Currently, China and India account for around two-thirds of Russia’s crude oil exports by sea, and the Asian buyers are exercising the negotiating power they have over Russia, Lee notes. If Russia wants to continue selling its oil to its new top customers, it must contend with the deep discounts the two buyers demand.
As of the end of last week, Russia’s flagship crude grade, Urals, traded at $52 per barrel—a $33.28 discount to Brent Crude. This compares with the 2021 average discount of Urals to Brent of $2.85.
The huge discount costs the Kremlin some $4 billion in lost revenues every month, according to estimates from Bloomberg’s Lee.
By Tsvetana Paraskova for Oilprice.com
Tsvetana is a writer for Oilprice.com with over a decade of experience writing for news outlets such as iNVEZZ and SeeNews.
The Advantages of a Fast and Safe Business Website: Optimizing Your Web Hosting
These days, nearly every business has some sort of online presence. Whether it’s a simple website with your company’s information or a more complex e-commerce site, businesses need to have a web presence in order to compete. However, simply having a website is not enough – it needs to be fast, reliable and secure in order to give users the best experience possible so they can come back. This is where web hosting comes in.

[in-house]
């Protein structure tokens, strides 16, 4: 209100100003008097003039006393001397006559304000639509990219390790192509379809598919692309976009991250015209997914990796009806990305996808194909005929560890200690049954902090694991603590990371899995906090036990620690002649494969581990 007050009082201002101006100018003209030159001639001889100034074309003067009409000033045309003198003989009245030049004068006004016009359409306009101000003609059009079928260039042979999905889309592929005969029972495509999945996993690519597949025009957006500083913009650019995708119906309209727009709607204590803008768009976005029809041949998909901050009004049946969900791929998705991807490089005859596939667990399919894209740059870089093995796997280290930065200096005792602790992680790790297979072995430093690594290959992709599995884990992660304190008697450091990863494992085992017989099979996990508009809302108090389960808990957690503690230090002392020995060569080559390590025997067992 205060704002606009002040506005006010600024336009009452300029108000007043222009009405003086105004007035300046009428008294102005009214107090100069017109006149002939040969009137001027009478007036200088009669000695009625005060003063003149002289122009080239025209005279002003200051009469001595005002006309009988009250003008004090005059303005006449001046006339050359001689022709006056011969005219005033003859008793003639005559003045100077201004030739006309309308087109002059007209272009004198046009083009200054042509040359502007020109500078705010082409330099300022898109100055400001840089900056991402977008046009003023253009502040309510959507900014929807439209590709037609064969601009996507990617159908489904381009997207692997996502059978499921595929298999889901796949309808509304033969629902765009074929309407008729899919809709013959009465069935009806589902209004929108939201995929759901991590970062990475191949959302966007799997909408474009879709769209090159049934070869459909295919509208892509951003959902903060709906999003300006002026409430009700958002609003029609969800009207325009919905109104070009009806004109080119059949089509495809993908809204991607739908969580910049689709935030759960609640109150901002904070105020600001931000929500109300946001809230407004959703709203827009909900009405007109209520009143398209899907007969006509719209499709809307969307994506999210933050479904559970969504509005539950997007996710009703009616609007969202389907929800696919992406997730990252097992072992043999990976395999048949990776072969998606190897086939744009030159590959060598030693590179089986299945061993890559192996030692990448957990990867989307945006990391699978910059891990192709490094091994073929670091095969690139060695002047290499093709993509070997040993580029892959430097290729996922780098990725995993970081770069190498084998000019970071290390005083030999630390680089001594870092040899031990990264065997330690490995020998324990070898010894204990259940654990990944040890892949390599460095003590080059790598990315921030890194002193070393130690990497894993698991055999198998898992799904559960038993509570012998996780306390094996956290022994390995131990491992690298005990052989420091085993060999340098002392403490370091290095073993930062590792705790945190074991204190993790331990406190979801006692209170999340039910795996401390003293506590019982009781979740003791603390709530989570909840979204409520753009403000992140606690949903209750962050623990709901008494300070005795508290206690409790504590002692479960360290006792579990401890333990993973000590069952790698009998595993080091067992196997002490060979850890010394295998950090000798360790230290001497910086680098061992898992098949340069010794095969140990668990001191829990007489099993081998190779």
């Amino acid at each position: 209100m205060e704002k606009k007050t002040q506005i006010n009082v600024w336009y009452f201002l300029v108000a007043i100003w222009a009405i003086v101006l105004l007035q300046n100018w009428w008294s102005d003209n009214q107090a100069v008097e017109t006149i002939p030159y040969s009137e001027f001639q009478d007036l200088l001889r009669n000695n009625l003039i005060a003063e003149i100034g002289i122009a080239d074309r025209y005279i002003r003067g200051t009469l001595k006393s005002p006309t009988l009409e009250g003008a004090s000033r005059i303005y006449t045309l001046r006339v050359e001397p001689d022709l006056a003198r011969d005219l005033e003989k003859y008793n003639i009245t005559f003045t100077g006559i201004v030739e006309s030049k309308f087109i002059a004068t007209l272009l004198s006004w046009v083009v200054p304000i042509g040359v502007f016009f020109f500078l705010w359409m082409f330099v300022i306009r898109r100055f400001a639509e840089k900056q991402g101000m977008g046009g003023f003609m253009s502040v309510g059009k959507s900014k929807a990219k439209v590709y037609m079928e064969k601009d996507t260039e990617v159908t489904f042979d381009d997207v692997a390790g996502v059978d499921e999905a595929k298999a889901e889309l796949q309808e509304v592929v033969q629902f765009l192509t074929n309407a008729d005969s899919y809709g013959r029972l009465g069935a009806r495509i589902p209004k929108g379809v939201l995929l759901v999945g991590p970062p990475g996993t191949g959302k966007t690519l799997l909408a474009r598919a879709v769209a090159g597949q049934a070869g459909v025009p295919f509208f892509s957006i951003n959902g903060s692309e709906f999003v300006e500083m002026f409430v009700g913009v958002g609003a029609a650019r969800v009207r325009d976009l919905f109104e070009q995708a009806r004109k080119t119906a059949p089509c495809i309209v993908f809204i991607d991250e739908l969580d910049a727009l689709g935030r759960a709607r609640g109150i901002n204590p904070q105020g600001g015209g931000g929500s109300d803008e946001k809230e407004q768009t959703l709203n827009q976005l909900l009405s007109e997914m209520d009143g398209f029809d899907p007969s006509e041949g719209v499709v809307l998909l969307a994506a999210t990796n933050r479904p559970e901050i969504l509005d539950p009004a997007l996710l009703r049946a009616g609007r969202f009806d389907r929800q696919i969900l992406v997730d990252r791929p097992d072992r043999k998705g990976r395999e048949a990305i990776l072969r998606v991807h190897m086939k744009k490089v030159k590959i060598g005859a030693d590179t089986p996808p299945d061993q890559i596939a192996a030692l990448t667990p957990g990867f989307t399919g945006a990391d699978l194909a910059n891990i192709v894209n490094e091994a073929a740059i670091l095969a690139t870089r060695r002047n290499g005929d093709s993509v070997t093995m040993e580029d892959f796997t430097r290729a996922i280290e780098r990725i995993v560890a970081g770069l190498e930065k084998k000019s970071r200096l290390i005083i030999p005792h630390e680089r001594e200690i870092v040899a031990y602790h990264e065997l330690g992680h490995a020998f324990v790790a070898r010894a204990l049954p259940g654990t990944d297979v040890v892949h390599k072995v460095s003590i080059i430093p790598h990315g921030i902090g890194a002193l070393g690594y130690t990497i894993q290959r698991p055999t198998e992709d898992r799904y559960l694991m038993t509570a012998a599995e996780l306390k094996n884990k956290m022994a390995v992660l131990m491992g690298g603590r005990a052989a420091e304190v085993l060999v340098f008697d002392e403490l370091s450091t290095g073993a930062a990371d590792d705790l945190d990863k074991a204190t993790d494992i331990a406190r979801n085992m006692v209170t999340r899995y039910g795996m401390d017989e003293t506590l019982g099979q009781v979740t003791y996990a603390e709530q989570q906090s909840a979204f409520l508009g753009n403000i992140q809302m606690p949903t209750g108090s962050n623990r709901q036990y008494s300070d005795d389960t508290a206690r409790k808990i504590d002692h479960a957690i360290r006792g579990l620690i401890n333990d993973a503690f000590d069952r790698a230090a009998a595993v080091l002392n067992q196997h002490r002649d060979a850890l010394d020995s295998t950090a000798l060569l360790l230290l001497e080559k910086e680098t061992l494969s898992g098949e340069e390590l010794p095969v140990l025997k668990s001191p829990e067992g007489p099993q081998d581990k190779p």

Web hosting is a service that provides businesses with the server space and resources they need to host their website. There are many different web hosting providers out there, but most people choose providers that are in the region their businesses are located. For example, a business located in Canada would prefer to choose a Canadian hosting provider. No matter which provider you choose, it’s important they provide fast speed, reliable uptime and robust security.
How can web hosting optimize the safety and speed of business websites?
First, web hosting providers can make sure that the servers that host the websites are properly configured and secured. Additionally, they can monitor the traffic to and from the website and take steps to ensure malicious traffic is not able to access the site. Finally, they can work with businesses to ensure their website content is optimized for speed and safety.
The advantages of a fast and secure business website
In this day and age, a business website is one of the most important tools that you can have in your marketing arsenal. It’s a great way to reach out to potential customers and clients, and it can be a powerful tool for promoting your brand online. Some of the advantages of having a faster, more secure business website are:
– It will help you rank higher in search engine results pages.
– It will make your site more user-friendly.
– It will increase your conversion rate.
– It will give you an edge over your competition.
What are some other benefits of using an optimized web hosting service?
One benefit is that you can get more traffic to your website. This is because an optimized web hosting service can help you improve your website’s search engine ranking. This, in turn, can lead to more people finding and visiting your website.
Another benefit of using an optimized web hosting service is that you can improve the speed and performance of your website. This is because an optimized hosting service can provide you with a faster server and better resources. This can help your website load faster and run more smoothly.